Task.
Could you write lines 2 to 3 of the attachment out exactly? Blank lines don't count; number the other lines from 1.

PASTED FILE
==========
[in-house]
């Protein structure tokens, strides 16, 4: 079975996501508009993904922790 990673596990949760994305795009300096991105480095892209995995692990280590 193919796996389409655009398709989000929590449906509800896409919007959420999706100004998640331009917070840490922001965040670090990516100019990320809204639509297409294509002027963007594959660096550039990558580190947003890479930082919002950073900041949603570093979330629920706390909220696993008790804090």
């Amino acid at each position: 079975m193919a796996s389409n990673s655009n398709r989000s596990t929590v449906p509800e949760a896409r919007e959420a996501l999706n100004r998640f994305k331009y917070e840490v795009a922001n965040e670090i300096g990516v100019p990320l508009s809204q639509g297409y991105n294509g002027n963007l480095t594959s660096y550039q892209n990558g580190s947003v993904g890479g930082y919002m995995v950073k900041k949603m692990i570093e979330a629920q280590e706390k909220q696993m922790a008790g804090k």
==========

């Protein structure tokens, strides 16, 4: 079975996501508009993904922790 990673596990949760994305795009300096991105480095892209995995692990280590 193919796996389409655009398709989000929590449906509800896409919007959420999706100004998640331009917070840490922001965040670090990516100019990320809204639509297409294509002027963007594959660096550039990558580190947003890479930082919002950073900041949603570093979330629920706390909220696993008790804090």
């Amino acid at each position: 079975m193919a796996s389409n990673s655009n398709r989000s596990t929590v449906p509800e949760a896409r919007e959420a996501l999706n100004r998640f994305k331009y917070e840490v795009a922001n965040e670090i300096g990516v100019p990320l508009s809204q639509g297409y991105n294509g002027n963007l480095t594959s660096y550039q892209n990558g580190s947003v993904g890479g930082y919002m995995v950073k900041k949603m692990i570093e979330a629920q280590e706390k909220q696993m922790a008790g804090k």